Imagine you are watching TV with your son and the volume is a bit low, and you want to ask him to turn it up. You could simply say

turn it up,

but is it okay to say:

Play it up.

Does it sound wrong, strange or awkward if I use it according to sense 11 below taken from a Cambridge dictionary.

10: [intransitive or transitive] to perform music on an instrument or instruments He learned to play the clarinet at the age of ten.

1: Play us a song!/Play a song for us!
2: On Radio London they play African and South American music as well as rock and pop.
3: They could hear a jazz band playing in the distance.
4: Play up a bit (= play louder) - I can hardly hear you!

11: [intransitive or transitive] to (cause a machine to) produce sound or a picture Play the last few minutes of the video again.
See also playback

  • 1
    Good question, but try to format it better in future. You can find some help here.
    – Max
    Nov 7, 2013 at 13:12

3 Answers 3


Yes, it would sound wrong, strange and awkward to use play it up to mean turn it up. In England and the rest of the UK, people don't normally do that because turn it up, is already in widespread use. This is usually used when someone wants to increase the sound coming from a television or radio but, can also be used regarding other devices.

Sometimes, some people use alternatives which are, turn up the volume or, turn up the sound.

  • Can you elaborate further on this answer? You're correct of course, but your answer would be even more useful if you could give some surrounding context or explain why this is the case :)
    – WendiKidd
    Nov 8, 2013 at 3:36

In the sentence, "Turn it up", "it" refers to the volume. That is, "Turn the volume up." I presume we say "turn it up" because 50 or 100 years ago volume was controlled by a knob on the radio, record player, or whatever, and you would turn the knob to increase the volume. I suppose in another generation people will wonder why dragging the volume slider on a digital pad is called "turning".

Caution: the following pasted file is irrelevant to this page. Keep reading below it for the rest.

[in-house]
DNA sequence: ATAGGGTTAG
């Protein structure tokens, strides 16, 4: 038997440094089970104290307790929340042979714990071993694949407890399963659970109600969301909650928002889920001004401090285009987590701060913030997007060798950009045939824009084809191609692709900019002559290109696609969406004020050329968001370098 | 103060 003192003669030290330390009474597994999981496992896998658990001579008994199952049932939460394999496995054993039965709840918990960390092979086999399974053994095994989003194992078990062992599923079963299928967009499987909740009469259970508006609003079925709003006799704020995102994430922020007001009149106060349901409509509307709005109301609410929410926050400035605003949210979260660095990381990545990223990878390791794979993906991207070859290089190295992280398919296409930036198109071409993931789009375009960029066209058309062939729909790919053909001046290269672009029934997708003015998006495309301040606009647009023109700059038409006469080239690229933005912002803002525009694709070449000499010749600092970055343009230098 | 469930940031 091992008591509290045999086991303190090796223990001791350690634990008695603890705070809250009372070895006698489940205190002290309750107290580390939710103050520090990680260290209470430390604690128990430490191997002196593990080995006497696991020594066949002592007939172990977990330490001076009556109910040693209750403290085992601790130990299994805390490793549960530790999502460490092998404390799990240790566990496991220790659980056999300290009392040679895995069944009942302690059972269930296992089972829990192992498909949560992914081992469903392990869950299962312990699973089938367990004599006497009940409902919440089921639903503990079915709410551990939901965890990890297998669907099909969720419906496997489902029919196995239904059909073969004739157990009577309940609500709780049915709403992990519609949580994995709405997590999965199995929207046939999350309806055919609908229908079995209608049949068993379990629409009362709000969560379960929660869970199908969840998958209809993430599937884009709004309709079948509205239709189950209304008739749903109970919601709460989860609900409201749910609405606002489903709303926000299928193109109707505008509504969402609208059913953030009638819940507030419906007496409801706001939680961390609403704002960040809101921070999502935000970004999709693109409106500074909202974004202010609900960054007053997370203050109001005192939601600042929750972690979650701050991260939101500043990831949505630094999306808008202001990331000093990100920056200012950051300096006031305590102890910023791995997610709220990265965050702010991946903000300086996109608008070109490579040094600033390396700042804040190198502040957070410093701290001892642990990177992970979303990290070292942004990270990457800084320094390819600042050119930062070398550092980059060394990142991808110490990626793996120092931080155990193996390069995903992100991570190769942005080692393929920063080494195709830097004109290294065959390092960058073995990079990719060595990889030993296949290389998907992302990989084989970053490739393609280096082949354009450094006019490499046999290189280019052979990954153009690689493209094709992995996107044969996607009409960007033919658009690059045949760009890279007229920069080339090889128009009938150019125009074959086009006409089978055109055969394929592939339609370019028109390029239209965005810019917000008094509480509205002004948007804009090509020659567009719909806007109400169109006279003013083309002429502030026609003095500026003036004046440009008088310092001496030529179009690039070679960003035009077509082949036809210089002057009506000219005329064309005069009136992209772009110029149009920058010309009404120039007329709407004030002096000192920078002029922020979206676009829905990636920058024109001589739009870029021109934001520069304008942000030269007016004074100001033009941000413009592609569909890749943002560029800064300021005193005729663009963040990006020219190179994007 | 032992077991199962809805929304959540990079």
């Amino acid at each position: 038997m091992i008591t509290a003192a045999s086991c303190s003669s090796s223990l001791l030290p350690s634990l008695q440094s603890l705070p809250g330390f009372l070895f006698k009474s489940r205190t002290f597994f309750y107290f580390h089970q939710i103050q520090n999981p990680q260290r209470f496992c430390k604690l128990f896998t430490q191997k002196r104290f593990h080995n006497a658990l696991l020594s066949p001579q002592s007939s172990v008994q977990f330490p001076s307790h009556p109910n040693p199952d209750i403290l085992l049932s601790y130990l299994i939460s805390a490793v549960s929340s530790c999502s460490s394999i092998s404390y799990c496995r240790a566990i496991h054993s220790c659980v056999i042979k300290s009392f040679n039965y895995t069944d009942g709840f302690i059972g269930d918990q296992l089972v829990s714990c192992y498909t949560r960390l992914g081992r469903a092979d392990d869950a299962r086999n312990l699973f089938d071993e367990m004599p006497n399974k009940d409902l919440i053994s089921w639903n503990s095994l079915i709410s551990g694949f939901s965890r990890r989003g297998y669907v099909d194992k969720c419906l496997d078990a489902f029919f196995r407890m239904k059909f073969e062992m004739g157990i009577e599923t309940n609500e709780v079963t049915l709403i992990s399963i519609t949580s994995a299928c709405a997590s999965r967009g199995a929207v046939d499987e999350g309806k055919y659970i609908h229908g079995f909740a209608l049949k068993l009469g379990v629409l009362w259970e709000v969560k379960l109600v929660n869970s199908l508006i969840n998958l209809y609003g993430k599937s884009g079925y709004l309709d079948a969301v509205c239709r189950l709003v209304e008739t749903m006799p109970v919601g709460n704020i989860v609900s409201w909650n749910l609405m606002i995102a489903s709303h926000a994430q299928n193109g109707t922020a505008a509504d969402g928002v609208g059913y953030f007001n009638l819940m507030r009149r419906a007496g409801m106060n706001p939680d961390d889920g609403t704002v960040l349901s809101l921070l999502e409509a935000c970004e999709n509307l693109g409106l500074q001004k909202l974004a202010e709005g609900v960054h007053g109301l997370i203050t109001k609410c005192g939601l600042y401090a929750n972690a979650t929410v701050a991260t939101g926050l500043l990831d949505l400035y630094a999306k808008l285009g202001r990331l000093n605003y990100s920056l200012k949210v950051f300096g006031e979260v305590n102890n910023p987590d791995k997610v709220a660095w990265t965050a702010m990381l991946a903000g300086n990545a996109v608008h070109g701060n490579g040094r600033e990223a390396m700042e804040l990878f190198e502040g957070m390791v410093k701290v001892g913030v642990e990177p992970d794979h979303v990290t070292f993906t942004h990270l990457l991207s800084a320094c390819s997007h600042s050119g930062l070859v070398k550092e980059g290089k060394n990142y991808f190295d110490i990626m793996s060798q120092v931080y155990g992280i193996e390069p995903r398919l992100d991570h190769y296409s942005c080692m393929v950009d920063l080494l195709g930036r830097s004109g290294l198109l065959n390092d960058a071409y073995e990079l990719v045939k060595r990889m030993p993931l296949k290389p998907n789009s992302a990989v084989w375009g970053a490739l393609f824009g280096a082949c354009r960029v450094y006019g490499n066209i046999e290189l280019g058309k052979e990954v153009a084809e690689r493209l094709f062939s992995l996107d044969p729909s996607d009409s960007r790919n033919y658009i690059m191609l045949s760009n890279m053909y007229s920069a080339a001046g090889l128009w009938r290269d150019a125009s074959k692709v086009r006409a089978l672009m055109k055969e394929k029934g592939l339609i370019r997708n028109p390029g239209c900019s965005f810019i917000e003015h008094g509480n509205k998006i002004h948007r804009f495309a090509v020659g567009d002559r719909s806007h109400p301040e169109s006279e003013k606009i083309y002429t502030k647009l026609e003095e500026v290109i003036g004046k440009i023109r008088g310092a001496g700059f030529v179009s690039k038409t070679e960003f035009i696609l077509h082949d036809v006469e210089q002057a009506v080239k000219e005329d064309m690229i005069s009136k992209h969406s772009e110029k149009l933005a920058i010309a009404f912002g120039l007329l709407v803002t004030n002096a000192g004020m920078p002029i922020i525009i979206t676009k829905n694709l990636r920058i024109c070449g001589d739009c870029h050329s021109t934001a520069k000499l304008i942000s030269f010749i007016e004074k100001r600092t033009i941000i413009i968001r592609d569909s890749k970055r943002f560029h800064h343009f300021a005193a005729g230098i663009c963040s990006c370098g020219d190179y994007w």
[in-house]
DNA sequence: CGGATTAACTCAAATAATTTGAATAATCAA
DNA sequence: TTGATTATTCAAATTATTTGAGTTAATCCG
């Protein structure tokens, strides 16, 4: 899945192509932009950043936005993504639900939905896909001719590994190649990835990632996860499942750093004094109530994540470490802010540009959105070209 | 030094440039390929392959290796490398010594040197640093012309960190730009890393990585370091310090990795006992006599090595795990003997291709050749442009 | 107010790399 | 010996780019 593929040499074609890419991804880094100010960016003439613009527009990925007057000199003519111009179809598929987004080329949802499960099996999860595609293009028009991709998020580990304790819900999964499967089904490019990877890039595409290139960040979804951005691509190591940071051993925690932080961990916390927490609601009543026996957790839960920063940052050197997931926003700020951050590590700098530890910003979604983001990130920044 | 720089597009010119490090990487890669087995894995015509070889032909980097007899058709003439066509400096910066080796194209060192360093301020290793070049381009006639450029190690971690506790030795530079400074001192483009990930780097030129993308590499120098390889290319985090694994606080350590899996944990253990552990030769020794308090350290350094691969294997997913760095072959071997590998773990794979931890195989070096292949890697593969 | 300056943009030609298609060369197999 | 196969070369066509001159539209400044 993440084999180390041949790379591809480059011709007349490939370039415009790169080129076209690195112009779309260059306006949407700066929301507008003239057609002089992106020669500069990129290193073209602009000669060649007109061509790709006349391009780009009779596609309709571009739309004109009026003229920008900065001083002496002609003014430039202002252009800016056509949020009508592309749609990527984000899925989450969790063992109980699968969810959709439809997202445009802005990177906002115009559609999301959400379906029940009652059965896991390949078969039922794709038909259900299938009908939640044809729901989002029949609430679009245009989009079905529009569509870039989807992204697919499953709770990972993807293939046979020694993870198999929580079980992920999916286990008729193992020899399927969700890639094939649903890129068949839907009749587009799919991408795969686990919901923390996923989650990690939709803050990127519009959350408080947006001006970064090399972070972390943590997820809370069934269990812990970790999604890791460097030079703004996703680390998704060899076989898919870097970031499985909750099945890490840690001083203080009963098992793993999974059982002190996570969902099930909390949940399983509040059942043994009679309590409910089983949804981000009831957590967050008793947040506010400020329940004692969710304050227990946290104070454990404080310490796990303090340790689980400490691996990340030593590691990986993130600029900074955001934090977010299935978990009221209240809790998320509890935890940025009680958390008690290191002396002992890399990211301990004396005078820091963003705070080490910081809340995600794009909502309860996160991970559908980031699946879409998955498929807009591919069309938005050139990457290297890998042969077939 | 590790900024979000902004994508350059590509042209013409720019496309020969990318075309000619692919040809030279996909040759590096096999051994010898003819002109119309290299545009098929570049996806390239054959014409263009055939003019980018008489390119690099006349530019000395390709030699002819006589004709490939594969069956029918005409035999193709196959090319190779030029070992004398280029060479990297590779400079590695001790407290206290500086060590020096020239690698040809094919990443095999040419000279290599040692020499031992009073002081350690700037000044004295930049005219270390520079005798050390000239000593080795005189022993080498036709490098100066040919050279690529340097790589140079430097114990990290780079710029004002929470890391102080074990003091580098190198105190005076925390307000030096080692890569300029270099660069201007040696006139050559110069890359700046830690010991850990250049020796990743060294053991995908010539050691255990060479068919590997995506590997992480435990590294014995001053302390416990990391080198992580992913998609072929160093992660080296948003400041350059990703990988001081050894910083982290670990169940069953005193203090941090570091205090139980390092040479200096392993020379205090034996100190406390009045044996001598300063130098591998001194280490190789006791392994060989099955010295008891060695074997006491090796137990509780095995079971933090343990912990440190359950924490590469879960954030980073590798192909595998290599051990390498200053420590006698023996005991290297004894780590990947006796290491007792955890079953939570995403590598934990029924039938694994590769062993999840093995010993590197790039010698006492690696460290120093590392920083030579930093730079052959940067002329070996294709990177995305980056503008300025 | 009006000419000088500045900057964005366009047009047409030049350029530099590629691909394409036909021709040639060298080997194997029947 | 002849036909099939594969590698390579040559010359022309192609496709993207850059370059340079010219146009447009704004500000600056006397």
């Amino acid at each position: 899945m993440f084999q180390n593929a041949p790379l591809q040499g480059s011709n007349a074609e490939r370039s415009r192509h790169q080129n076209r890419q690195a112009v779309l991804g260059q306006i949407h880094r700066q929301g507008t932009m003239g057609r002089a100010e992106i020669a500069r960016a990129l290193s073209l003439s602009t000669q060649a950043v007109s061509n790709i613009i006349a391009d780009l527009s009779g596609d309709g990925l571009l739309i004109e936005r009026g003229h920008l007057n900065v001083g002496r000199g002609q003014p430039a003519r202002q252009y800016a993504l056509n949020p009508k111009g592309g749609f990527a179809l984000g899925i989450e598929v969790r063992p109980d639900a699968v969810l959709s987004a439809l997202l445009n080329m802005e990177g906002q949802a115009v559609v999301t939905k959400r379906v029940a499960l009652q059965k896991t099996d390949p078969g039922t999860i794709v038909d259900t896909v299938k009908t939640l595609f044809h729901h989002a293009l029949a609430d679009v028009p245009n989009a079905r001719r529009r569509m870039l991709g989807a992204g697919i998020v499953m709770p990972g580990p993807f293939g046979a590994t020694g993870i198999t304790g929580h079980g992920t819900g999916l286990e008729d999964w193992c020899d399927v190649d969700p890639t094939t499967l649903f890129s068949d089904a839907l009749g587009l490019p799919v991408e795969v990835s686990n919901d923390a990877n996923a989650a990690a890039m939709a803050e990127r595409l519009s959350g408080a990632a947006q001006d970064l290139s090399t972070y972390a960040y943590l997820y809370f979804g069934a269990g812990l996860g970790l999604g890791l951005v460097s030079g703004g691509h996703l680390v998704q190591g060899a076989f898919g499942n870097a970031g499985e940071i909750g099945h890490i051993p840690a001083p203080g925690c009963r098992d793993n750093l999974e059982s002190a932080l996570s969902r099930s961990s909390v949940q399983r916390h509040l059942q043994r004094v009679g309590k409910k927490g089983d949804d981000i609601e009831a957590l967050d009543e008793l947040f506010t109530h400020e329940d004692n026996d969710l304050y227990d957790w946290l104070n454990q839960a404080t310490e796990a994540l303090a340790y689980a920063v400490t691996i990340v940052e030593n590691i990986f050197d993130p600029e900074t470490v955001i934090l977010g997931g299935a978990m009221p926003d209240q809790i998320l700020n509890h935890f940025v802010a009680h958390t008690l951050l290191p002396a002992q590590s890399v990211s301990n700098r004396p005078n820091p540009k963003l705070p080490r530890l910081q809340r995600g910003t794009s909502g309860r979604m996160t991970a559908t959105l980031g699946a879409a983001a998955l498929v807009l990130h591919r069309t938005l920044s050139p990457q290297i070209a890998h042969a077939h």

If you say "play it up", what does "it" refer to? "Play the volume up" doesn't make sense. You play the song, you don't play the volume. "Play the song up" doesn't make sense (at least not the sense you're looking for). What is it that is going "up"?

As Choster says, to "play something up" is an idiom meaning to emphasize it or exaggerate it. Like you might say, "The last guy we interviewed really played up his marketing experience", meaning, he talked a lot about it, called attention to it, maybe exaggerated it. So someone might say, "The radio station really played that song up", meaning they broadcast it frequently or the DJs praised it highly. But that would have nothing to do with the volume.

  • I am really satisfied with the answers, and what I like most is Jay's logical reasoning and this is why I commented.
    – learner
    Nov 7, 2013 at 17:22

Turn it up is correct here. For example

Could you turn down/up the volume please.

I think turn here is referring to the old-fashioned/ Non digital players, where you turn the knob to adjust the volume. But it is definitely used for tv remotes also.

Play it up might work, but I am not sure as I am a non-native speaker.For example

Play up the song.

But I will definitely use turn it up over it.

  • 3
    Most commonly, to play sth. up is to call attention to, accentuate, or exaggerate it. A sales clerk might play up the features of a new gadget and downplay its costs, for example. Macmillan lists an additional meaning of causing difficulties or pain, but in the U.S. we would say act up in those situations.
    – choster
    Nov 7, 2013 at 15:22

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